Friday, April 29, 2011
Problems with the shuttle Endeavour’s hydraulic power system forced NASA managers to scrub Friday’s planned launch on a space station assembly mission, disappointing thousands of spectators and spoiling a visit by President Obama and his family.
Tuesday, April 26, 2011
NASA’s Wide-field Infrared Survey Explorer, or WISE, is a little like the Vincent van Gogh of the infrared sky. Just like the famous Impressionist painter created beautiful images of nature through use of color and light, WISE has provided the world with picturesque images of the cosmos by representing infrared light through color. This image of the nebula NGC 2174, on the border of the Gemini and Orion constellations, is a perfect example.
The colors in this image may look like brush strokes of paint but actually represent specific wavelengths of infrared light. Particles of interstellar dust are warmed by the star cluster in the center of the nebula, and glow in wavelengths of 12 and 22-microns, which WISE represents by the colors green and red. The blue and cyan (blue-green) stars scattered throughout the “canvas” of the image are hot compared to the dust, and emit light at 3.4 and 4.6 microns.
Affectionately called the “Monkey nebula” by some, NGC2174 is a cloud of gas and dust that surrounds the star cluster NGC2175. As the star cluster heats up the nebula, the dust begins to glow in infrared light. Strong winds and radiation from the stars blow away the nearby material, creating a shell-like structure. NGC2174 was discovered in 1877 by French astronomer Jean Marie Stephan, who used an 80-centimeter reflecting telescope at the Observatoire de Marseille, France. Today, it is a favorite target for amateur astronomers because it can be seen in binoculars or a small telescope.
Another nebula can be seen in the upper half of this image. In this case, the gas is hollowed out by a massive star named TYC 1326-964-1. The matter in between the stars in this nebula is named [GS55] 85, after the initials of the astronomers who first catalogued it in the 1950s. Several red-colored young stellar objects can be seen scattered throughout this nebula. These are newly formed stars still enshrouded in a cloud of dust. Near the top and toward the left of the image lies a bright blue star known as HR2190, which is actually a red dwarf star. Red dwarfs are on the cooler and dimmer side for stars, so the relative brightness of HR2190 in the image means that it is much closer to us than the nebula.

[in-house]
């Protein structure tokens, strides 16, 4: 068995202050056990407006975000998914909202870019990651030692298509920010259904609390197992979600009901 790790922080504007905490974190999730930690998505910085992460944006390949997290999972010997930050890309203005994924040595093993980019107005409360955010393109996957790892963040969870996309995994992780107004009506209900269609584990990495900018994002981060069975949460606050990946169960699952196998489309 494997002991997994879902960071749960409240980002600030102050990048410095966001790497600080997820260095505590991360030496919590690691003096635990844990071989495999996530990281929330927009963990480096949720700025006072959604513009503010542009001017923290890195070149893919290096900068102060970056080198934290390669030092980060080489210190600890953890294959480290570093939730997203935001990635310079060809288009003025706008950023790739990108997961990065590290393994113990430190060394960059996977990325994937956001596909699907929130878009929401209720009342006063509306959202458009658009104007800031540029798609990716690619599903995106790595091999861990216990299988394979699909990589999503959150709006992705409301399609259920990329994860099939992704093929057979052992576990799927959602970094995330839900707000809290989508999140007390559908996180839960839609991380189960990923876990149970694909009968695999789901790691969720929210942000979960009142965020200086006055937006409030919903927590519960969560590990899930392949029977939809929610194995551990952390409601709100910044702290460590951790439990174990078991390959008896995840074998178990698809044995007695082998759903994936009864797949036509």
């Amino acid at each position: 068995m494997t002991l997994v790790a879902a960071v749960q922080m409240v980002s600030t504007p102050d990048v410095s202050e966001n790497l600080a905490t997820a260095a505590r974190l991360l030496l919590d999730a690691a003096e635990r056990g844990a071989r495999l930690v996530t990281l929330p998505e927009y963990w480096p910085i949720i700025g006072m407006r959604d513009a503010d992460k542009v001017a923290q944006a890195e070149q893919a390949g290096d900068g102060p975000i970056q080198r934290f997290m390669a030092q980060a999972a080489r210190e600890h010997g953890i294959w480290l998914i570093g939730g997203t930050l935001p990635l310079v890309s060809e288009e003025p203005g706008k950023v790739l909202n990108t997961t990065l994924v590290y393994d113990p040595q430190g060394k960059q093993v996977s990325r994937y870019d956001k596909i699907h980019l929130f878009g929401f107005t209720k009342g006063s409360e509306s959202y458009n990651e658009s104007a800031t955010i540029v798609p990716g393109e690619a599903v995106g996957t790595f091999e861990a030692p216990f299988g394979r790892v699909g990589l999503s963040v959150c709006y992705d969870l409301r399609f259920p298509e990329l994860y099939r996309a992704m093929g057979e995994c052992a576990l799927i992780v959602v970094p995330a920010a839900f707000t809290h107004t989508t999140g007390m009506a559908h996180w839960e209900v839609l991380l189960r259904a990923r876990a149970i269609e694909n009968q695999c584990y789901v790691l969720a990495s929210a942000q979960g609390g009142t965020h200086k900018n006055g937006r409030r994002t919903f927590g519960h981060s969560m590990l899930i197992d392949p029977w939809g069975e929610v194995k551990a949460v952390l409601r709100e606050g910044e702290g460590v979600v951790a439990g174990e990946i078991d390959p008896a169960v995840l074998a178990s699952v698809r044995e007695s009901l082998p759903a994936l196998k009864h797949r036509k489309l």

Image credit: NASA/JPL-Caltech/UCLA
Live coverage of space shuttle Endeavour’s STS-134 mission to the International Space Station.
Launch: April 29, 2011
Time: 3:47 p.m. EDT
Site: Pad 39A, Kennedy Space Center
Landing: May 13 @ 9:28 a.m. EDT
Site: KSC’s Shuttle Landing Facility
Monday, April 25, 2011
Elon Musk’s amazing claim for ‘Dragon’ capsule
By Lewis Page
Famous upstart startup rocket company SpaceX, bankrolled and helmed by renowned internet nerdwealth hecamillionaire Elon Musk, has once again sent its goalposts racing ahead of its rapidly-advancing corporate reality.
The plucky challenger has stated that its “Dragon” capsule is not merely capable of delivering supplies to the International Space Station: it is - potentially - also capable of carrying astronauts to the space station and back down to Earth again.
In a statement released yesterday, Musk and SpaceX also make the bold claim that the Dragon, once fitted with modifications that the company is now developing under NASA contract, would also be able to land “almost anywhere on Earth or another planet with pinpoint accuracy, overcoming the limitation of a winged architecture that works only in Earth’s atmosphere”.
Sunday, April 24, 2011
BY STEPHEN CLARK
Posted: April 22, 2011
Japan’s Advanced Land Observing Satellite, one of the world’s foremost remote sensing platforms, inexplicably lost power Friday, likely ending its mission mapping Earth and monitoring natural disasters, according to the Japan Aerospace Exploration Agency.